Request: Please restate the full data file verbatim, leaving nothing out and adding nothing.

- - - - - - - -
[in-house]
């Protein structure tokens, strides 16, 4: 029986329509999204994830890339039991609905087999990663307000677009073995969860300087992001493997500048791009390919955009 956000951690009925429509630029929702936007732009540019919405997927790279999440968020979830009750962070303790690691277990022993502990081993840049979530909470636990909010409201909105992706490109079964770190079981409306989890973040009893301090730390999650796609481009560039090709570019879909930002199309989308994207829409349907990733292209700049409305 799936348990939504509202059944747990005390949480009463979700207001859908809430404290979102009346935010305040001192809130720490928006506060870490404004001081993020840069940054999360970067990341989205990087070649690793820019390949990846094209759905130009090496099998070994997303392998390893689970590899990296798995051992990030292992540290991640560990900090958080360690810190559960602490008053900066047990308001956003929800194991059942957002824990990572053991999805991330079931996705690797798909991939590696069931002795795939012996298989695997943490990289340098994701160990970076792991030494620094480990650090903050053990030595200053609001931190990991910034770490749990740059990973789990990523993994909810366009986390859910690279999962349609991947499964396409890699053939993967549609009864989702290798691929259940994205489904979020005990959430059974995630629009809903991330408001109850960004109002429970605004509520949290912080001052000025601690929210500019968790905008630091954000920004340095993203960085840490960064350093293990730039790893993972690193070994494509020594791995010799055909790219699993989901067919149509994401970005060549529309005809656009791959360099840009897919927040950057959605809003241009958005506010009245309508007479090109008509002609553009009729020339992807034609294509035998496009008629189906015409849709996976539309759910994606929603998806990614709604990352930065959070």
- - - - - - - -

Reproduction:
[in-house]
């Protein structure tokens, strides 16, 4: 029986329509999204994830890339039991609905087999990663307000677009073995969860300087992001493997500048791009390919955009 956000951690009925429509630029929702936007732009540019919405997927790279999440968020979830009750962070303790690691277990022993502990081993840049979530909470636990909010409201909105992706490109079964770190079981409306989890973040009893301090730390999650796609481009560039090709570019879909930002199309989308994207829409349907990733292209700049409305 799936348990939504509202059944747990005390949480009463979700207001859908809430404290979102009346935010305040001192809130720490928006506060870490404004001081993020840069940054999360970067990341989205990087070649690793820019390949990846094209759905130009090496099998070994997303392998390893689970590899990296798995051992990030292992540290991640560990900090958080360690810190559960602490008053900066047990308001956003929800194991059942957002824990990572053991999805991330079931996705690797798909991939590696069931002795795939012996298989695997943490990289340098994701160990970076792991030494620094480990650090903050053990030595200053609001931190990991910034770490749990740059990973789990990523993994909810366009986390859910690279999962349609991947499964396409890699053939993967549609009864989702290798691929259940994205489904979020005990959430059974995630629009809903991330408001109850960004109002429970605004509520949290912080001052000025601690929210500019968790905008630091954000920004340095993203960085840490960064350093293990730039790893993972690193070994494509020594791995010799055909790219699993989901067919149509994401970005060549529309005809656009791959360099840009897919927040950057959605809003241009958005506010009245309508007479090109008509002609553009009729020339992807034609294509035998496009008629189906015409849709996976539309759910994606929603998806990614709604990352930065959070």